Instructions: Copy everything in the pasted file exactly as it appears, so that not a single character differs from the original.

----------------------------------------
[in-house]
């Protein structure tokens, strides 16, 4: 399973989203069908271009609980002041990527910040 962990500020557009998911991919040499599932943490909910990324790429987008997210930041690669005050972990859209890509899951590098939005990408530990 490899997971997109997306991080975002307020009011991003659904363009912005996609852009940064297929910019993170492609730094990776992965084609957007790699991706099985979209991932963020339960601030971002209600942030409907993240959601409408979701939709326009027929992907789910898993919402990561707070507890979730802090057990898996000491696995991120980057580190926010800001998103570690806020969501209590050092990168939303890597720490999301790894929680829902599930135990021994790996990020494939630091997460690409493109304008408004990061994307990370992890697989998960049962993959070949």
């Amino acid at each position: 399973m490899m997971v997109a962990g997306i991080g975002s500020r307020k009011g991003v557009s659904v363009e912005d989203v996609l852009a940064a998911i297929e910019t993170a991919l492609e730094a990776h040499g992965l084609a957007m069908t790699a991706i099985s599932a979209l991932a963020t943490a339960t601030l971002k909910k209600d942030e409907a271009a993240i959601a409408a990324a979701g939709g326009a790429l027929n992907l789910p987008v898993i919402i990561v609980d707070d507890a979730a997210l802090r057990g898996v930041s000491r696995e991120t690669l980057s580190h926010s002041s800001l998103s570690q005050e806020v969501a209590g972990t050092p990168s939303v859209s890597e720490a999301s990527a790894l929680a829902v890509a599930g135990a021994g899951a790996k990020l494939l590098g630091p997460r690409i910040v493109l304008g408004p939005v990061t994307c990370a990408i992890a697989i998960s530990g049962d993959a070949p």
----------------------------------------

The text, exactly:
[in-house]
């Protein structure tokens, strides 16, 4: 399973989203069908271009609980002041990527910040 962990500020557009998911991919040499599932943490909910990324790429987008997210930041690669005050972990859209890509899951590098939005990408530990 490899997971997109997306991080975002307020009011991003659904363009912005996609852009940064297929910019993170492609730094990776992965084609957007790699991706099985979209991932963020339960601030971002209600942030409907993240959601409408979701939709326009027929992907789910898993919402990561707070507890979730802090057990898996000491696995991120980057580190926010800001998103570690806020969501209590050092990168939303890597720490999301790894929680829902599930135990021994790996990020494939630091997460690409493109304008408004990061994307990370992890697989998960049962993959070949």
């Amino acid at each position: 399973m490899m997971v997109a962990g997306i991080g975002s500020r307020k009011g991003v557009s659904v363009e912005d989203v996609l852009a940064a998911i297929e910019t993170a991919l492609e730094a990776h040499g992965l084609a957007m069908t790699a991706i099985s599932a979209l991932a963020t943490a339960t601030l971002k909910k209600d942030e409907a271009a993240i959601a409408a990324a979701g939709g326009a790429l027929n992907l789910p987008v898993i919402i990561v609980d707070d507890a979730a997210l802090r057990g898996v930041s000491r696995e991120t690669l980057s580190h926010s002041s800001l998103s570690q005050e806020v969501a209590g972990t050092p990168s939303v859209s890597e720490a999301s990527a790894l929680a829902v890509a599930g135990a021994g899951a790996k990020l494939l590098g630091p997460r690409i910040v493109l304008g408004p939005v990061t994307c990370a990408i992890a697989i998960s530990g049962d993959a070949p």